Game mechanics: the underlying rules and goals of a game. How do you decide what a player is allowed to do? When has a player won? How do player actions affect the game? The mechanics of a game are part of a game that is not narrative.

Some basic game mechanics:

Compound games exist: Get the ball in the goal while killing everyone (Deathrow). Run around in a circle while killing everyone (Wipeout XL, Quantum Redshift). There are plenty more. What I’ve been thinking about today is not so much mechanics in the sense of the specific ways games play, as in these examples, but in what I think of as “meta-mechanics,” the classes that the rules themselves fall into. For example…


Malaysian circuit, Formula De](http://www.descartes-

Since it’s the eve of the Malaysian Grand Prix, let’s look at two Formula 1 board games: Carabande and Formula De. Both games involve going around a track, with the first to finish the winner. but the metamechanics are totally different. In Carabande, the player flicks his “car” piece with his finger and tries to carom it around the track, while in Formula De he chooses a gear and rolls a die corresponding to that gear, then moves the car the number of spaces indicated by the die. Carabande relies on the skill and dexterity of the player, Formula De makes no such requirement.

Computer Ambush

Computer Ambush

That’s a fundamental distinction, and one that we see not only in board games – board games that require dexterity, while not unheard of, are probably more the exception than the rule – but also in video games. A first-person shooter Counterstrike and SSI’s Squad Leader-like Apple II game Computer Ambush tell a very similar narrative tale, but the mechanics could not be more different: real-time, single-avatar control of one member of a team where victory is determined by dexterity versus turn-based control of an entire team where victory is determined by careful plotting of tactical movement. We can even find games that fall in the middle: in Close Combat the default mode is semi-real time. In video games, this decision might be the most fundamental design question: some people prefer only one mechanic over another. Some strategy gamers won’t even touch a game if it requires any manual dexterity at all.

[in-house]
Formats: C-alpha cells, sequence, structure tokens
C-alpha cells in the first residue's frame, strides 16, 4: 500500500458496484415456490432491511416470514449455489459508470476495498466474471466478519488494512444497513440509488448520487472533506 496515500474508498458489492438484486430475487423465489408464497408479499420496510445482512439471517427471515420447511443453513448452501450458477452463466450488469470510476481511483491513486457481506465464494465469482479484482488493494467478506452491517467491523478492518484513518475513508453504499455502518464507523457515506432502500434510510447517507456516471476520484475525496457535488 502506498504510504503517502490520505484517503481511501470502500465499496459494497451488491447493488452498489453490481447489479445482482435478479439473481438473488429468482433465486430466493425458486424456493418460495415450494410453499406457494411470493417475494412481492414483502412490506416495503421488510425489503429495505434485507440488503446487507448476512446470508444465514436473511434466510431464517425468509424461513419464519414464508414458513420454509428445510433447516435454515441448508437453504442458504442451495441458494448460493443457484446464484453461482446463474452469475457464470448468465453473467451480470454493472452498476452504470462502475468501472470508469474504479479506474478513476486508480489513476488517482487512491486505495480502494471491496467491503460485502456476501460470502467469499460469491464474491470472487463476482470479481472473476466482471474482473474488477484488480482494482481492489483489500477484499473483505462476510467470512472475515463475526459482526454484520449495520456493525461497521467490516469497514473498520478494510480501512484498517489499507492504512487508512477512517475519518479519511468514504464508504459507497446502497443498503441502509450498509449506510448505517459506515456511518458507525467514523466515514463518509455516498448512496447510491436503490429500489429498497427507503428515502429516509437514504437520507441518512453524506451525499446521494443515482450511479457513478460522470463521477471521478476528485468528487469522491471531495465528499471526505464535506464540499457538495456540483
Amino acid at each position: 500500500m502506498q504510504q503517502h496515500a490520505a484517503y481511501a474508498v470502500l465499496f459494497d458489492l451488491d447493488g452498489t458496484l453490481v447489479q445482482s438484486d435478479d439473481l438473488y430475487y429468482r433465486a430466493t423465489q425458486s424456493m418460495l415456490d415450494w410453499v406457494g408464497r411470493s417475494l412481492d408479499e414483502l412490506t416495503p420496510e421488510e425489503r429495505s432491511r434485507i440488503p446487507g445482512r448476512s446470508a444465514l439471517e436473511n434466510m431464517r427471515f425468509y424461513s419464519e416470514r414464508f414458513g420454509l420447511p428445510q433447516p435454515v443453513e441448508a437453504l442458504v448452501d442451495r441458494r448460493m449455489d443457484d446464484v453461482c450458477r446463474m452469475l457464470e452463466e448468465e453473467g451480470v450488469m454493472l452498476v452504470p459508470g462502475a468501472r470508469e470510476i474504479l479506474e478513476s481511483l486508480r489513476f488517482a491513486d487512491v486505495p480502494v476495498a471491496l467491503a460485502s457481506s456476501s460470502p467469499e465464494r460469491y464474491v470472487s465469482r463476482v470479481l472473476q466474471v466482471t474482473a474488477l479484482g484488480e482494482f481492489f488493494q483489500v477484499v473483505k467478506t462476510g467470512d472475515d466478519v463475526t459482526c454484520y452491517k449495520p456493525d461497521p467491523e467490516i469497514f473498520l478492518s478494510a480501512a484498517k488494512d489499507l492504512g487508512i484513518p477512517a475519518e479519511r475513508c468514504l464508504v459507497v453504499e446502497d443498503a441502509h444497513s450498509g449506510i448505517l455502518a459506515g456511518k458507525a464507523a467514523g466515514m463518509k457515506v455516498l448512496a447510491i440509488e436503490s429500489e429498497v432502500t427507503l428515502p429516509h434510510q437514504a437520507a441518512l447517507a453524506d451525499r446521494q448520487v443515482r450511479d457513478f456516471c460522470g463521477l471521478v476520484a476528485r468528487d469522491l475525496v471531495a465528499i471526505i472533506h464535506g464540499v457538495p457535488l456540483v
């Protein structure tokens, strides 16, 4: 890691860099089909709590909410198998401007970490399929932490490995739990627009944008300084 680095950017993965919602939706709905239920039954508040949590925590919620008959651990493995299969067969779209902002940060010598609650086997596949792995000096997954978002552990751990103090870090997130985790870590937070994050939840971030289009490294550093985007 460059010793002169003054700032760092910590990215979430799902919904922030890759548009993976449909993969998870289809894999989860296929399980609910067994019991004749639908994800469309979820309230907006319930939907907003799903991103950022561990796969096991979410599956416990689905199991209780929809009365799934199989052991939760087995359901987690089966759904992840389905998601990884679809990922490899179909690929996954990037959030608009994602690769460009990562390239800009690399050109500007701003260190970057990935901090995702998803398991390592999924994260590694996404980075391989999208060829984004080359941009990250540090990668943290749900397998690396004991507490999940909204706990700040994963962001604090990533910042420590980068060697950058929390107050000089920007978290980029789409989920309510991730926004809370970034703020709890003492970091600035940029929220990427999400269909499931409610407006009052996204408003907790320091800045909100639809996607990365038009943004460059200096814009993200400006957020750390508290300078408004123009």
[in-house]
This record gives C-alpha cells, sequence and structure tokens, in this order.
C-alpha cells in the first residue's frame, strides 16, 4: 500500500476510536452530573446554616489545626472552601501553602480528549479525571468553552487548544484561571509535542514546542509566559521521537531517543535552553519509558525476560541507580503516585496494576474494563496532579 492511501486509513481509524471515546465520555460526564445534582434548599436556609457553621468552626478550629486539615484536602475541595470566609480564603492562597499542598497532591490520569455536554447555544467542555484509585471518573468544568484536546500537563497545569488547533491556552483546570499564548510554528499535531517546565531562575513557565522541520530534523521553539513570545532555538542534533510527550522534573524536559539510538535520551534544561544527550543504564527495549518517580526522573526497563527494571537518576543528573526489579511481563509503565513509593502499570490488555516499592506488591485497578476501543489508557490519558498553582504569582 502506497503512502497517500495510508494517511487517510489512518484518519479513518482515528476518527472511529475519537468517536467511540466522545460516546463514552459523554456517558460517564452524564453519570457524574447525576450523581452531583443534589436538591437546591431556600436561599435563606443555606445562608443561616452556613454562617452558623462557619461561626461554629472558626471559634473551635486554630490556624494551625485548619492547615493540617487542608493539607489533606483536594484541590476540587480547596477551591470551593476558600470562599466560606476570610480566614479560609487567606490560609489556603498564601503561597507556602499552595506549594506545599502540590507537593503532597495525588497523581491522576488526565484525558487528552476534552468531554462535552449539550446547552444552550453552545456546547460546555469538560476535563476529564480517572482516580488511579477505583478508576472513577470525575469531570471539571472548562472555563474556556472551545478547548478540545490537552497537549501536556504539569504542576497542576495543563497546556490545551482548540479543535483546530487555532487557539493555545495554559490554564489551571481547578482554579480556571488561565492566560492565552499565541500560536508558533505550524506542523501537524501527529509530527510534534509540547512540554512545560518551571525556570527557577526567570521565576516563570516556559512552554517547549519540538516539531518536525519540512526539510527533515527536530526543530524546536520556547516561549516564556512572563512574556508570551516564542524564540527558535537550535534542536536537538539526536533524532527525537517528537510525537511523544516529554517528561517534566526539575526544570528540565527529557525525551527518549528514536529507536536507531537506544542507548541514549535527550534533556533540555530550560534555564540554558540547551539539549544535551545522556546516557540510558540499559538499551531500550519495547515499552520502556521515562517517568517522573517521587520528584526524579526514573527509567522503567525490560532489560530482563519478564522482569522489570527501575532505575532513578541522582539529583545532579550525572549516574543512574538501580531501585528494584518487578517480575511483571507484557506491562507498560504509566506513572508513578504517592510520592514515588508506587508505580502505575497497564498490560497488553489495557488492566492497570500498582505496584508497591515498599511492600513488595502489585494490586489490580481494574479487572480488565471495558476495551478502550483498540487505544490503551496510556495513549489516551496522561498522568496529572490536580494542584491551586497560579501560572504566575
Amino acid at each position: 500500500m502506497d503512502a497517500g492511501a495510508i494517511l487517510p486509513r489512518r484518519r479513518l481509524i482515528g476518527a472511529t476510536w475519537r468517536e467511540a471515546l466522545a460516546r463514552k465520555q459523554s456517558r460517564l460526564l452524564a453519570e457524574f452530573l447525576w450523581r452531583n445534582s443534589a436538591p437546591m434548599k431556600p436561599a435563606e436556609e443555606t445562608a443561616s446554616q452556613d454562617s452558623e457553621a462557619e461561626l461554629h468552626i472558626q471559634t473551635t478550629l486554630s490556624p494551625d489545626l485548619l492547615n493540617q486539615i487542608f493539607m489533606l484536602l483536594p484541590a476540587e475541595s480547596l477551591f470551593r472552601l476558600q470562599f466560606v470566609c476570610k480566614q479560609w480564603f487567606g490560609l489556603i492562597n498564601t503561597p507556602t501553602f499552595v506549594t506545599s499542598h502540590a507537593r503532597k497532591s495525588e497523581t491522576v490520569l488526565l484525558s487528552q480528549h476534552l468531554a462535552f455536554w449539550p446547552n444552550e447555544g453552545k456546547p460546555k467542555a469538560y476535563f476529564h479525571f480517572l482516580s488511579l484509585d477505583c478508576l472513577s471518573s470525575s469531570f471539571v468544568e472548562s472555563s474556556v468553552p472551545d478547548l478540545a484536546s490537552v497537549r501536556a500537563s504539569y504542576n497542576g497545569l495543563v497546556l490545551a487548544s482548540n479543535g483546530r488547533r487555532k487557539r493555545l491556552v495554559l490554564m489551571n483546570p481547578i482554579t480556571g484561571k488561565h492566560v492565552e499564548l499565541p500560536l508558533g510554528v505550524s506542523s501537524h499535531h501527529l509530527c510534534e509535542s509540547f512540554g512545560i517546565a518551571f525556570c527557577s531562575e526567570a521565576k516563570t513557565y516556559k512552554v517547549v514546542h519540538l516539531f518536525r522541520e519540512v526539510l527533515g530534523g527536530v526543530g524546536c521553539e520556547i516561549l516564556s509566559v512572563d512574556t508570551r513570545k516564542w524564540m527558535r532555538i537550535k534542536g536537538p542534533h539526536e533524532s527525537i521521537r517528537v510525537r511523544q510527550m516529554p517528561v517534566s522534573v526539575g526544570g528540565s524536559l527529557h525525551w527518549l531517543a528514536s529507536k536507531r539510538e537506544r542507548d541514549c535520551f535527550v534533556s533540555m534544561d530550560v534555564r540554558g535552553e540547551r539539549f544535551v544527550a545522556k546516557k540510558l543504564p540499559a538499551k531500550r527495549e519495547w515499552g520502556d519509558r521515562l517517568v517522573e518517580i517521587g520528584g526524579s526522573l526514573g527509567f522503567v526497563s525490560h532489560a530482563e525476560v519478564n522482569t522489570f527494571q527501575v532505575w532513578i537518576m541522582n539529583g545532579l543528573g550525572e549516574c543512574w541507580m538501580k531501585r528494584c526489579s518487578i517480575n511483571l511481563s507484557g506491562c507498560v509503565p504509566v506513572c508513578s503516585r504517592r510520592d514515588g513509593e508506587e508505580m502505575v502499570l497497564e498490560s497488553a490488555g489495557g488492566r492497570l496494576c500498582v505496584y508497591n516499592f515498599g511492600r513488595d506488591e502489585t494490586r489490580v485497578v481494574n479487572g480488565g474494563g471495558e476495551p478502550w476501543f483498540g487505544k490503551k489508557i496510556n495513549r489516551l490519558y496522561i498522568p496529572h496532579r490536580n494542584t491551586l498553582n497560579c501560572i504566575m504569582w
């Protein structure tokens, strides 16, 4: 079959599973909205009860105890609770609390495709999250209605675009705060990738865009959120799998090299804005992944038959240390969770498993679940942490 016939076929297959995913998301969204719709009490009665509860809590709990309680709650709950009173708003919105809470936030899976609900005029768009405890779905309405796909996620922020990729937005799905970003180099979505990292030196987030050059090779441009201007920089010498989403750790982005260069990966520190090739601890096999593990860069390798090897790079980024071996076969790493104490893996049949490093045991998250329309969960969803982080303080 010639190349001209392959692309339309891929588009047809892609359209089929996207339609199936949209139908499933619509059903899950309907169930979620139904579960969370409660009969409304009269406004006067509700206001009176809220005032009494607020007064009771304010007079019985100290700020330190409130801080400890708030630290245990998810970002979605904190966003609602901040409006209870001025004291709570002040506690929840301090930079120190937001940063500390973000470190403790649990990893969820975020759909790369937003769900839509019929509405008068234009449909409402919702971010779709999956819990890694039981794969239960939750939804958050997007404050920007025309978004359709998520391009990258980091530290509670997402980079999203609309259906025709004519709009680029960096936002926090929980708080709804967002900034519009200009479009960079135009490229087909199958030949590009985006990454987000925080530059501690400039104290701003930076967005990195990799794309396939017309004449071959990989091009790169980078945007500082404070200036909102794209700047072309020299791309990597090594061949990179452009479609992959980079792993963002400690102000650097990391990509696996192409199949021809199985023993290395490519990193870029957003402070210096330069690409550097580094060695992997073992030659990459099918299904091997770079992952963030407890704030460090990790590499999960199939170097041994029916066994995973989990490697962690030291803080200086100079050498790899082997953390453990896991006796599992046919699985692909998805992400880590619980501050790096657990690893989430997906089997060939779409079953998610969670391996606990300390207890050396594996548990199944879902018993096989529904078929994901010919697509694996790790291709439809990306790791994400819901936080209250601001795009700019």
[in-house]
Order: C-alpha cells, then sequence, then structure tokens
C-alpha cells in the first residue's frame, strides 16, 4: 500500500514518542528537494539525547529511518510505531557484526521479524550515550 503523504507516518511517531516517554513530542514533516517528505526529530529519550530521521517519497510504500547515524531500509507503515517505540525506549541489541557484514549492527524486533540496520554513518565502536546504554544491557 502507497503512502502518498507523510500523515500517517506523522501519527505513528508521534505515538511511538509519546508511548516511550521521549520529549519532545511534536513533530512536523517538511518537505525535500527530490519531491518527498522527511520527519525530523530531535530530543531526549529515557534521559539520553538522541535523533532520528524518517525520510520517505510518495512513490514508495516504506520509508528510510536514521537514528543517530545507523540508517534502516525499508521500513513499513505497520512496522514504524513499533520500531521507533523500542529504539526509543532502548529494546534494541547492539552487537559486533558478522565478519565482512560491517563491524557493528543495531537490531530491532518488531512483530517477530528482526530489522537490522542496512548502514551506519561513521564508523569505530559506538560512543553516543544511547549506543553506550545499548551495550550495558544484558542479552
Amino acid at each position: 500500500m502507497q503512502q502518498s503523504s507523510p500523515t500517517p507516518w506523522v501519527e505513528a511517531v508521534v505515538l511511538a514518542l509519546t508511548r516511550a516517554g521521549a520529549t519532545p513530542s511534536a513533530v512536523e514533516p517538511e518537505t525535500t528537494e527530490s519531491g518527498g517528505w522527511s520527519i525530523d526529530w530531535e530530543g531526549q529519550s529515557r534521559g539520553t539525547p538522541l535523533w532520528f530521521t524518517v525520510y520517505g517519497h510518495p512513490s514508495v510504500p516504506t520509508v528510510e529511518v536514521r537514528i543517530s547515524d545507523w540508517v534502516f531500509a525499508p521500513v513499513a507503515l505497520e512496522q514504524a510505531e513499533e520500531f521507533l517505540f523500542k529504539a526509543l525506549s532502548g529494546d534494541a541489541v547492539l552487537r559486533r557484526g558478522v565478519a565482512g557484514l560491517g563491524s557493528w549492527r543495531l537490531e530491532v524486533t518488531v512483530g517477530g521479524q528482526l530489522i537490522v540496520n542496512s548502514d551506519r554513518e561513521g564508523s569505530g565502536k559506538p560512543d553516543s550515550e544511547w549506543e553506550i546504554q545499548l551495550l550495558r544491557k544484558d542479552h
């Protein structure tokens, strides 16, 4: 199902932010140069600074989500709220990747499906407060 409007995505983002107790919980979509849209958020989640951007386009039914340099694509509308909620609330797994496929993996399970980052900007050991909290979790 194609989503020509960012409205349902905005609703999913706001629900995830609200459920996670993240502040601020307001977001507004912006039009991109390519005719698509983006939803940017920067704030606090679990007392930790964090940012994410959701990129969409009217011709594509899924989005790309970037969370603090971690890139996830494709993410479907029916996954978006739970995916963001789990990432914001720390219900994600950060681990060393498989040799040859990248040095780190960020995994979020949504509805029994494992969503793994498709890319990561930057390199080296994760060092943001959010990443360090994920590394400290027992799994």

A similar decision is whether there is a role for random chance in a game. A game such as chess, checkers, or go is a “pure” game; the outcome is determined entirely by where the pieces are placed. On the other side of the spectrum would be Candyland, where the player actually has no control whatsoever over his move, and just obeys the random chance of the card he pulled from the stack. Many in-between shades exist, from The Game of Life (where you get to make essentially one decision: “Go to college” or “Don’t go to college”) to Monopoly (where in the early part of the game you can decide whether to purchase or not purchase each property you randomly land on) to The Settlers of Catan where you make early wagers on probability and make non-random moves which will provide payouts later (or not) based on a die roll. There is a school of ludological snobbery that says that “pure” games that have no randomness – such as chess, go, and checkers – are inherently superior to games with a random element. The logic here seems to go something like: games are a competition, and if I can’t prove my superiority every time by applying the power of my gigantic brain then the game sucks. I think that’s clearly wrong – randomness can have a place in games, just like in life. De gustibus non disputandum est.